Saturday, December 10, 2016

The Australian War Memorial's Latest Exhibition

The following post comes from Australia's Honest History website (

"The Australian War Memorial has opened a permanent display on the Holocaust (SBS report.) The exhibition, The Holocaust: Witnesses & Survivors, builds on the memories of 30,000 Holocaust survivors who made their homes in Australia after World War II. Many of the artefacts came from the Jewish Holocaust Centre in Melbourne. Honest History has previously been critical of the War Memorial's indifference to events not directly affecting Australians; it looks forward to doing a review of this new exhibition." (Australian War Memorial opens permanent display on Holocaust, 30/11/16)

The post appends the text of a speech given by Dr Brendan Nelson, the memorial's director (and former Liberal Party leader!). It opens with these words:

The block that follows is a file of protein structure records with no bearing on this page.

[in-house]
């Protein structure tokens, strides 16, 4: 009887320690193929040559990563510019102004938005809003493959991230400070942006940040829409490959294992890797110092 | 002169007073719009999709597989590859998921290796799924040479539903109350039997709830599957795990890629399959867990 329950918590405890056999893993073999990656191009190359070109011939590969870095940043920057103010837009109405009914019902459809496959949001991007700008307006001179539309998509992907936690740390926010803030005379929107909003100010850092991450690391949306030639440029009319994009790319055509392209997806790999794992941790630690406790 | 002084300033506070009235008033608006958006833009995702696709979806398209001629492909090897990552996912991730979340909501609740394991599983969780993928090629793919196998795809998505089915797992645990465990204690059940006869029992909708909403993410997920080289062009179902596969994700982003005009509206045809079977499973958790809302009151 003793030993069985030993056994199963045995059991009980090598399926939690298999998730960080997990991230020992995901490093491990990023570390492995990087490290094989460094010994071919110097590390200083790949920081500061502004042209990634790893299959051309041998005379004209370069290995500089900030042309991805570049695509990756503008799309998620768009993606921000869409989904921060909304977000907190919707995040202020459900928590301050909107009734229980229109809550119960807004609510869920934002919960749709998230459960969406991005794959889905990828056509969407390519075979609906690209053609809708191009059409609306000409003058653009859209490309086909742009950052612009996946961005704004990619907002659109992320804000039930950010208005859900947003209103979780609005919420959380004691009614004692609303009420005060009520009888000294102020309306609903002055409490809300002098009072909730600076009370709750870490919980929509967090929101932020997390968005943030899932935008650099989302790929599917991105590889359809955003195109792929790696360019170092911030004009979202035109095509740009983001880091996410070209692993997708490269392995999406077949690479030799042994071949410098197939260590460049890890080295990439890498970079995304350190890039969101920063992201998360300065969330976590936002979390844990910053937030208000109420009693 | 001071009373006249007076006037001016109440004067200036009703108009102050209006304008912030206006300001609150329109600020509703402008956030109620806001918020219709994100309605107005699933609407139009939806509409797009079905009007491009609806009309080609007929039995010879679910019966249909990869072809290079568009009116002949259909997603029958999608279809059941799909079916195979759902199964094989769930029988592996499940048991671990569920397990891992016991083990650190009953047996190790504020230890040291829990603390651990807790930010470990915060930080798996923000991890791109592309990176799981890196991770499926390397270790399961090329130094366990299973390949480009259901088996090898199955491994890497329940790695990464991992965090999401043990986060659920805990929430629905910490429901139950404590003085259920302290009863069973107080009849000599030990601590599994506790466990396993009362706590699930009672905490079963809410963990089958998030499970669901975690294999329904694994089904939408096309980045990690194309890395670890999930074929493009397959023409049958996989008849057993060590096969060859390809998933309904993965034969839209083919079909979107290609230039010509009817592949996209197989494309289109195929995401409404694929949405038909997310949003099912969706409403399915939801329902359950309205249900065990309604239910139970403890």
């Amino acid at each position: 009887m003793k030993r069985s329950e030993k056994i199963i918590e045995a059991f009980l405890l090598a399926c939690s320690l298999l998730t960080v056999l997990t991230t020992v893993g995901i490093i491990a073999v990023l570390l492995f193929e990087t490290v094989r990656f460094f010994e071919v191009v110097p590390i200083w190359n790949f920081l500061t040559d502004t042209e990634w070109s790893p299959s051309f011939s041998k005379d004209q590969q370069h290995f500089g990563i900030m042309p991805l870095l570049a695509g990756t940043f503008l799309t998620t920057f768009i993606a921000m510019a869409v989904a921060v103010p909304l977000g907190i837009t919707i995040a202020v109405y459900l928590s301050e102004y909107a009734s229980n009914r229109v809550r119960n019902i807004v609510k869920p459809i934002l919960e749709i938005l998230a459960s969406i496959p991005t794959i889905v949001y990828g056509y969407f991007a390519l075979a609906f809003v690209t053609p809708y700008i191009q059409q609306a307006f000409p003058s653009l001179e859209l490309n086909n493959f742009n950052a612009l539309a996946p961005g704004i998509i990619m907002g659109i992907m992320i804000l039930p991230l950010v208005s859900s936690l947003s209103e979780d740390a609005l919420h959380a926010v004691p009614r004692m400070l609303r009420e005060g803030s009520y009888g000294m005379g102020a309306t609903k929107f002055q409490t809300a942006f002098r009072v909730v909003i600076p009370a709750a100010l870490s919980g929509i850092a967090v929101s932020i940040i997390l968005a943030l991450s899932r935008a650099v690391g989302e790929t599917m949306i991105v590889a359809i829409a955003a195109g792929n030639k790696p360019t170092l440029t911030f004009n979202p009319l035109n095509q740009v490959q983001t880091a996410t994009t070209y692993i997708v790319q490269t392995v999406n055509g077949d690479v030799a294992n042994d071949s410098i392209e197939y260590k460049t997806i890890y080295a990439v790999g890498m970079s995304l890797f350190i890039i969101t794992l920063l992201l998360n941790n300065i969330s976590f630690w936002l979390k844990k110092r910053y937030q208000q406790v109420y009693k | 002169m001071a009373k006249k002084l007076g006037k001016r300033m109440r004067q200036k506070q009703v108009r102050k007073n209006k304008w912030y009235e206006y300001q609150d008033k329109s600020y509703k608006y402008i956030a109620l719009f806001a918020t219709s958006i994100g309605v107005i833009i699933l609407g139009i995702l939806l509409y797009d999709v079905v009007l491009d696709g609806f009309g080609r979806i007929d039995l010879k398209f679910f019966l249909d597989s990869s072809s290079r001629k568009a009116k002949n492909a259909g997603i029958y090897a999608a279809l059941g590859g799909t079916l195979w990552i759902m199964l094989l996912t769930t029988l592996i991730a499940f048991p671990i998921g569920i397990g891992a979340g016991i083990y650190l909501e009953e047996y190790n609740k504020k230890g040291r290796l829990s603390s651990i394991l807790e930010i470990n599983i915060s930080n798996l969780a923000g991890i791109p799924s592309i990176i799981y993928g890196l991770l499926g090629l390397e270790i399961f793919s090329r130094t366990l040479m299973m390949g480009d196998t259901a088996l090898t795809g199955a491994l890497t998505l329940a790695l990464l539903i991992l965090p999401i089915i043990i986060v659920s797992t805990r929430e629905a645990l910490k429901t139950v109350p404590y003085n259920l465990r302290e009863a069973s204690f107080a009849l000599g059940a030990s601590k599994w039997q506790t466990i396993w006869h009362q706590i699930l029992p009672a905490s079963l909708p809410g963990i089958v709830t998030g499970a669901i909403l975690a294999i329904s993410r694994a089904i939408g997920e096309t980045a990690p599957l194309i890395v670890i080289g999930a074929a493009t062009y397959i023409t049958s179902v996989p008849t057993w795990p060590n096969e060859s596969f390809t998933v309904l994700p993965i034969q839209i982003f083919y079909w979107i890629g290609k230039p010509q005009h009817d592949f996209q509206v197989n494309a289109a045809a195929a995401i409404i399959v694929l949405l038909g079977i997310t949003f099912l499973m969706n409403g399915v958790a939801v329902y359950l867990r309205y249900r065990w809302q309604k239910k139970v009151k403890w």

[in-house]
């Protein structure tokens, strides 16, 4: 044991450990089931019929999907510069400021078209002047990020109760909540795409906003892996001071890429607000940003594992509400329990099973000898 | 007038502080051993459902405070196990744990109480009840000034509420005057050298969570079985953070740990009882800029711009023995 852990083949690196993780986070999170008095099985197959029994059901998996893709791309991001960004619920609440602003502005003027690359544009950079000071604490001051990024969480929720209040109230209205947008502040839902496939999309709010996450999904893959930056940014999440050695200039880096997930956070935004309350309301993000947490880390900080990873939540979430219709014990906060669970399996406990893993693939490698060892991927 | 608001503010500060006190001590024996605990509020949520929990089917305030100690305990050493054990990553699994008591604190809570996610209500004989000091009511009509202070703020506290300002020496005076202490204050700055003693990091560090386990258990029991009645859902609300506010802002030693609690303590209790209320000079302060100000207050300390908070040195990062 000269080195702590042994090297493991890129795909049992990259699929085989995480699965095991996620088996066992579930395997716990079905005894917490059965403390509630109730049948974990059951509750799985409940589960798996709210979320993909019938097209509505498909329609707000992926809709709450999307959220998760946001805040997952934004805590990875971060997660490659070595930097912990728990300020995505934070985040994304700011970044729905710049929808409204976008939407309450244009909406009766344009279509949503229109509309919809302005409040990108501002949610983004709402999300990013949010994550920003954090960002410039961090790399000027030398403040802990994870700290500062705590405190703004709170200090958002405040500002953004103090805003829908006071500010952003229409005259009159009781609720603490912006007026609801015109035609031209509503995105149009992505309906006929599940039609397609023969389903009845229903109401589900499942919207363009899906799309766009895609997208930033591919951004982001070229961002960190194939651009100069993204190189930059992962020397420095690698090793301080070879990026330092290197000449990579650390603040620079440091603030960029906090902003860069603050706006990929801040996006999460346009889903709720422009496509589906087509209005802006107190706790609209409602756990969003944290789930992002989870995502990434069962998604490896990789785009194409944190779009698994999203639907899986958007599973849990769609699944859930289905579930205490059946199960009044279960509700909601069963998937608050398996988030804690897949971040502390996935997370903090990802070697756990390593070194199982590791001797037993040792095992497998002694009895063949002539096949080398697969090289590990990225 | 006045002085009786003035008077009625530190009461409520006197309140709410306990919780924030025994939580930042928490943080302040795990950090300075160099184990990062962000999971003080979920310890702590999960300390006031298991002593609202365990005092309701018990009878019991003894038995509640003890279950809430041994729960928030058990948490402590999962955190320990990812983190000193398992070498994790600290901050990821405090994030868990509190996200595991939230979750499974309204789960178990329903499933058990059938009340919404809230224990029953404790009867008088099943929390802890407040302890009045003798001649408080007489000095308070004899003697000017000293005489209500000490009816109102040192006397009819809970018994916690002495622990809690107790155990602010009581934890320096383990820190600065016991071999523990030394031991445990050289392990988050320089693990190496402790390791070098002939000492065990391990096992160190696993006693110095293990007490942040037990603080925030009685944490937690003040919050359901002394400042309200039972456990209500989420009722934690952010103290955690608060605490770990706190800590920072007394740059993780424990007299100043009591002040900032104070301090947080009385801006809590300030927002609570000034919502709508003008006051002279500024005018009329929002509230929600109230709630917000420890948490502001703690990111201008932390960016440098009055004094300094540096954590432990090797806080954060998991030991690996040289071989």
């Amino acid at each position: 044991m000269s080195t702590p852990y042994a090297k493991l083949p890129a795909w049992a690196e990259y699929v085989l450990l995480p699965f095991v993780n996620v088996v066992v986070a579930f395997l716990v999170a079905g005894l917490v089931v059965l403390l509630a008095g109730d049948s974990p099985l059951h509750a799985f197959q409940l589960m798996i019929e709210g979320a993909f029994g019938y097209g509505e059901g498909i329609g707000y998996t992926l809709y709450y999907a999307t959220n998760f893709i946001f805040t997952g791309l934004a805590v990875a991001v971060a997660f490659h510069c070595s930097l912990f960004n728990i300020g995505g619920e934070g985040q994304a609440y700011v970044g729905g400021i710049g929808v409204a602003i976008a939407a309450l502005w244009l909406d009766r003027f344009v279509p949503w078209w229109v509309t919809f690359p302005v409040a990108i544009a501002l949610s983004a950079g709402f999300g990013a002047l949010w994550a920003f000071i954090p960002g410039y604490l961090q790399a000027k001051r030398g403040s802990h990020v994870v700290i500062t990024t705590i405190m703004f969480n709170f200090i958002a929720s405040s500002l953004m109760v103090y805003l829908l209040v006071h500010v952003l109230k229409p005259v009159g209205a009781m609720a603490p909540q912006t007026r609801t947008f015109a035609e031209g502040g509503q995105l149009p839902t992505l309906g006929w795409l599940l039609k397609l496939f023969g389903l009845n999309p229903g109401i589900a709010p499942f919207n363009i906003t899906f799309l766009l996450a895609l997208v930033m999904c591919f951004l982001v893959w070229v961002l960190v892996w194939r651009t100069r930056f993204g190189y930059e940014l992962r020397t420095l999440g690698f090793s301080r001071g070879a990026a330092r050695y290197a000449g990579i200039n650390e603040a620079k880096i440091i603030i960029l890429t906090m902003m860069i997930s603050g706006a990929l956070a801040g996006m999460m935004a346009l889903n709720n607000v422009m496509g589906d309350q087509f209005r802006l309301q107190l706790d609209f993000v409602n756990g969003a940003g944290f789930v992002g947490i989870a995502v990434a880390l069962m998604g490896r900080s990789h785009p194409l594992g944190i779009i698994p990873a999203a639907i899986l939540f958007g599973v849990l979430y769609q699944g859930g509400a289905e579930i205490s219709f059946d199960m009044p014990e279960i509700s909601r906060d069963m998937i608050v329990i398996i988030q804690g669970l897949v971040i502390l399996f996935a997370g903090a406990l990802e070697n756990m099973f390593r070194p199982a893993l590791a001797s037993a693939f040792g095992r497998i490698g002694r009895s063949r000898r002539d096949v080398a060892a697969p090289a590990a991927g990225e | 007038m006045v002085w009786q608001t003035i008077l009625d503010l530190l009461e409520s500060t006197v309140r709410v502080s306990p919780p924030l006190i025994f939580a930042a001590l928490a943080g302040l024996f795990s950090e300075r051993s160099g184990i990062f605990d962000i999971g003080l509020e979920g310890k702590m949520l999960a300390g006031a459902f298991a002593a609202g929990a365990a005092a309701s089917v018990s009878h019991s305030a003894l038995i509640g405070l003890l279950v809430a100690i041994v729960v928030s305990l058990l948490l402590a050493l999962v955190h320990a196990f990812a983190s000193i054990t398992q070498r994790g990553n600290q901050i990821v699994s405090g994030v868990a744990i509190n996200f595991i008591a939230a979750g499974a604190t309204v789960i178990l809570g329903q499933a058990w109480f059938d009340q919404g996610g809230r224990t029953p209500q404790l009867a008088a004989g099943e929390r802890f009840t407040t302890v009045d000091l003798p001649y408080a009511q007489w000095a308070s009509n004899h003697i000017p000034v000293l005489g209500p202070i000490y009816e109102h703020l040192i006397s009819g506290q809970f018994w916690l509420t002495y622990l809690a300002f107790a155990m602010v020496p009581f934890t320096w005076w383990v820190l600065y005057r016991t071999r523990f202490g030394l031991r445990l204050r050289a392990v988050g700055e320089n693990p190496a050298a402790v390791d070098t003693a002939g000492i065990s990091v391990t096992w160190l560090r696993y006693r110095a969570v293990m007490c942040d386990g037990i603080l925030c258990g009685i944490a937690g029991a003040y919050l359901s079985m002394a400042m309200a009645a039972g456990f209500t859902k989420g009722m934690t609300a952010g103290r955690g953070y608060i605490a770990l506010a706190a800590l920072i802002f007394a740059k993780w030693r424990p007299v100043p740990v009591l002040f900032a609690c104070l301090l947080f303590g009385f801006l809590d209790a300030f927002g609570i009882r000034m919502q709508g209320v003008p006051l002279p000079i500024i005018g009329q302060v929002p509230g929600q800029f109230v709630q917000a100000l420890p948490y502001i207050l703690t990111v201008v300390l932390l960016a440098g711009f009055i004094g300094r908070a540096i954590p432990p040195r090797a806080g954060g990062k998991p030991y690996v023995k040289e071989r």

"Six million people... That is how many people were exterminated in the worst genocide of the twentieth century. Jews, Roma, gypsies, the disabled and political prisoners..."

It seems that Nelson is oblivious to the fact that Roma and gypsies are one and the same people.

"... But almost all were Jews... "

It seems he's equally oblivious of the fact that the Nazi genocide is generally estimated to have involved around 11 million deaths, and included gays, priests, the disabled, communists, trade unionists, Jehovah's Witnesses, anarchists, Poles and Russians.

"... Jewish identity has been shaped by three things: Anti-Semitism, still a virulent and repugnant force in many parts of the world. The Holocaust or 'Shoah'. The embattled nature of the state of Israel for whom existence is a daily struggle..."

That last sentence, in particular, should act as a warning light for whoever it is from Honest History who is intending to review this exhibition. Zionism's shameless strategy of using the suffering of European Jewry under the Nazis as a shield against criticism of the apartheid state and its crimes against the truly embattled Palestinian people, for whom existence is a daily struggle, is sadly in evidence in Nelson's speech. The question arises: Is it also in evidence in the exhibition?

No comments: